Local groups rally in Tallahassee
Groups meet for 'Moral Monday' at state Capitol
More than 150 people from Jacksonville participated in a peaceful protest outside the state Capitol Monday on the eve of Florida's legislative session.
The NAACP Florida State Conference, in partnership with a diverse coalition, launched the Florida "Moral Monday" social justice campaign, in which an estimated 500 people from around the state came to seek restoration of voters rights and a repeal of the "stand your ground" law.
"How can you shoot and kill an African-American youth and walk and do a warning shot and get 60 years?" said U.S. Rep. Corrine Brown, D-Jacksonville, referring to recent controversial cases involving George Zimmerman and Marissa Alexander.
The campaign demands change and calls on Florida Gov. Rick Scott and the state Legislature to protect the rights of all Floridians by expanding Medicaid, protecting voting rights, addressing economic inequality and repealing "stand your ground" practices.
“Our state should no longer abide by the atrocities wreaked on the poor, the young, the working class, people of color and countless other constituencies,” Adora Obi Nweze, president of the NAACP Florida State Conference, said in a statement.
State legislators and congressional leaders also took part in the first demonstration, a three-hour rally.
"We, you and I have learned through experience that what is legal is not always the equivalent of what is moral," said Bishop A.J. Richardson, of the African Methodist Episcopal Church.
Several groups from Jacksonville, including the Progressive Movement, Free Marissa, NAACP and the United Front of Jacksonville, packed a bus and headed to Tallahassee Monday morning.
“This will be an organized rally, a peaceful protest to let the system know that there’s an unjust structure at hand," said Carnell Oliver, who's representing United Front in Jacksonville. "It’s an experience I recommend for just about anybody. If you feel like something is unjust and you want to make a statement, make that statement because in America you have that right to do it."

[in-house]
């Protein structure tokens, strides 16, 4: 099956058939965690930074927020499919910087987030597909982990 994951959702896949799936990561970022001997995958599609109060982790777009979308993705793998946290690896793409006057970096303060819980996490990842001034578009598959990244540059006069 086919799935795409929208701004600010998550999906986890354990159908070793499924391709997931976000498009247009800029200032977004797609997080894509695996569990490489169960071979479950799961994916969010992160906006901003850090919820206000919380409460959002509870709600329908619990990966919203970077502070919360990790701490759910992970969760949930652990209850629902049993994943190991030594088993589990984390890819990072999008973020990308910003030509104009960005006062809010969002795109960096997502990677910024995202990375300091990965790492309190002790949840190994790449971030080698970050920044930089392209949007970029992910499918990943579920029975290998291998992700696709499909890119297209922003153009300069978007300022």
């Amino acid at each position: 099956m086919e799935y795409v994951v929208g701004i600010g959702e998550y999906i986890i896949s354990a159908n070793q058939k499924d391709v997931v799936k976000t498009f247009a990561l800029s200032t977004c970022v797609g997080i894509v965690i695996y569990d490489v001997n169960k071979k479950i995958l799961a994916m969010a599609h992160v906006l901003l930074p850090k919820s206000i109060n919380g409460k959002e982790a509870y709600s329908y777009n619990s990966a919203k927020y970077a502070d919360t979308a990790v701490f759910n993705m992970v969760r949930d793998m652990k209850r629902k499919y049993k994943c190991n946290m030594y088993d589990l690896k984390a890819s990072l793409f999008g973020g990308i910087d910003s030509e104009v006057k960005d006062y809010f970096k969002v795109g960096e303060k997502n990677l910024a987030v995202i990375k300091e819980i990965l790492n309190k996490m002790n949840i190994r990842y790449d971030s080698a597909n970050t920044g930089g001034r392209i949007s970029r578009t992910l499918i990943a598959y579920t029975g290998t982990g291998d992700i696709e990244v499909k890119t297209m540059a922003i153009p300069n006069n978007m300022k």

"We're going to show support for Medicaid, education, economic sustainability, voter purging," said George Young, of NAACP Florida Conference. "We want our voters' rights because if we lose our voters' rights, the 1 percent already in control will be in more control. We're trying to let the governor and Legislature know we're concerned about the things they're doing in Tallahassee."
“I’m personally going up to represent Jordan Davis and Trayvon Martin to let everybody know that the justice system that we live in is unacceptable. Where young black men, just because he’s playing his music up loud gets shot several times and we have a hard time getting a man convicted.”
One speaker pointed out this year's election would have been the first in which Trayvon Martin and Jordan Davis could have voted.
"We can help Trayvon Martin get home. We can help Jordan Davis get home. The only way we can do that, is by voting," said Rep. Alan Williams, D-Tallahassee.
Others were supporting Marissa Alexander.
"I feel what has happened to her recently, (State Attorney) Angela Corey just came out recently with a triple possible sentence for 60 years," said Norah Pursell, of Free Marissa Alexander. "I feel for women in domestic violence situations. Their options are far and few in between, and what happens is the victims are being penalized instead of understanding the root causes, and I think it’s a horrible system."
"I'm going to support and let legislators know that we do not support what is going on, to raise awareness for Marissa. Through talking to other people I found out that it was beneficial to have as many people out there in Tallahassee as possible, so I woke up early, because if just being another person there can help, I want to be that next person."
Moral Monday Florida is the latest campaign in a social justice movement that began in North Carolina and has expanded to Georgia and South Carolina.
"We're going to try to do it here more than just once [a year], but this is the beginning of it. It's just to let the governor and Legislature know people are fed up with the way they're doing things," said George Young, of NAACP Florida Conference.
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